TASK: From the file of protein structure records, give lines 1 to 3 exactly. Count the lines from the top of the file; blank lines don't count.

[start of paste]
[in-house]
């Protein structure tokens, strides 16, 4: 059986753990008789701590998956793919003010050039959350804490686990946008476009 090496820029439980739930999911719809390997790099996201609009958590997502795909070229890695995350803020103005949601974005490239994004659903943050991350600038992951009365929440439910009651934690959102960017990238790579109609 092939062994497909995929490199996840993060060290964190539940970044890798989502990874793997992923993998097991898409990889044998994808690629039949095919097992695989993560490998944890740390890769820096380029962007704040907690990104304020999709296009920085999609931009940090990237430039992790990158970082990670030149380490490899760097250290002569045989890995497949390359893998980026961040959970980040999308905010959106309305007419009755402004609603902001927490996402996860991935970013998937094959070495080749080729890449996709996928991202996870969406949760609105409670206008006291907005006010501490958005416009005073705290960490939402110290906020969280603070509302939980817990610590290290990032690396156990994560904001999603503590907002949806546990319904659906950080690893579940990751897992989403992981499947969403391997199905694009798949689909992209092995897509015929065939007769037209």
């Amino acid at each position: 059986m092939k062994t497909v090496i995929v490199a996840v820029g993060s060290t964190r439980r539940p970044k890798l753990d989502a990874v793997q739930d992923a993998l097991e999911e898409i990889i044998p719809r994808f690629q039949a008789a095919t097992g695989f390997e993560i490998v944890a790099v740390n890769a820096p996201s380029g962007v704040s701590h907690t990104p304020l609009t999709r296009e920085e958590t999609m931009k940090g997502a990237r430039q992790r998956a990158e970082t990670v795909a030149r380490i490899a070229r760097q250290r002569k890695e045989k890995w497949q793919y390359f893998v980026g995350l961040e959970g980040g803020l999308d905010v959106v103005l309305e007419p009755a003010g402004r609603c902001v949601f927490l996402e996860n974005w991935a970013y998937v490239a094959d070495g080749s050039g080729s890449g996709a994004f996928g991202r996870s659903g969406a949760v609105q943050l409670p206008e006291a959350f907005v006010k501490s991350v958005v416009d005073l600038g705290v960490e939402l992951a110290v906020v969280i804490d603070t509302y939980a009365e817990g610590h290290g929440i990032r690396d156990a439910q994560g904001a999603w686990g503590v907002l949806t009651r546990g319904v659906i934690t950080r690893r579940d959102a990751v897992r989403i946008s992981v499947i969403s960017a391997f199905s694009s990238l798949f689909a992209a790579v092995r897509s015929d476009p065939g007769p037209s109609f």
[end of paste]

[in-house]
């Protein structure tokens, strides 16, 4: 059986753990008789701590998956793919003010050039959350804490686990946008476009 090496820029439980739930999911719809390997790099996201609009958590997502795909070229890695995350803020103005949601974005490239994004659903943050991350600038992951009365929440439910009651934690959102960017990238790579109609 092939062994497909995929490199996840993060060290964190539940970044890798989502990874793997992923993998097991898409990889044998994808690629039949095919097992695989993560490998944890740390890769820096380029962007704040907690990104304020999709296009920085999609931009940090990237430039992790990158970082990670030149380490490899760097250290002569045989890995497949390359893998980026961040959970980040999308905010959106309305007419009755402004609603902001927490996402996860991935970013998937094959070495080749080729890449996709996928991202996870969406949760609105409670206008006291907005006010501490958005416009005073705290960490939402110290906020969280603070509302939980817990610590290290990032690396156990994560904001999603503590907002949806546990319904659906950080690893579940990751897992989403992981499947969403391997199905694009798949689909992209092995897509015929065939007769037209």
């Amino acid at each position: 059986m092939k062994t497909v090496i995929v490199a996840v820029g993060s060290t964190r439980r539940p970044k890798l753990d989502a990874v793997q739930d992923a993998l097991e999911e898409i990889i044998p719809r994808f690629q039949a008789a095919t097992g695989f390997e993560i490998v944890a790099v740390n890769a820096p996201s380029g962007v704040s701590h907690t990104p304020l609009t999709r296009e920085e958590t999609m931009k940090g997502a990237r430039q992790r998956a990158e970082t990670v795909a030149r380490i490899a070229r760097q250290r002569k890695e045989k890995w497949q793919y390359f893998v980026g995350l961040e959970g980040g803020l999308d905010v959106v103005l309305e007419p009755a003010g402004r609603c902001v949601f927490l996402e996860n974005w991935a970013y998937v490239a094959d070495g080749s050039g080729s890449g996709a994004f996928g991202r996870s659903g969406a949760v609105q943050l409670p206008e006291a959350f907005v006010k501490s991350v958005v416009d005073l600038g705290v960490e939402l992951a110290v906020v969280i804490d603070t509302y939980a009365e817990g610590h290290g929440i990032r690396d156990a439910q994560g904001a999603w686990g503590v907002l949806t009651r546990g319904v659906i934690t950080r690893r579940d959102a990751v897992r989403i946008s992981v499947i969403s960017a391997f199905s694009s990238l798949f689909a992209a790579v092995r897509s015929d476009p065939g007769p037209s109609f």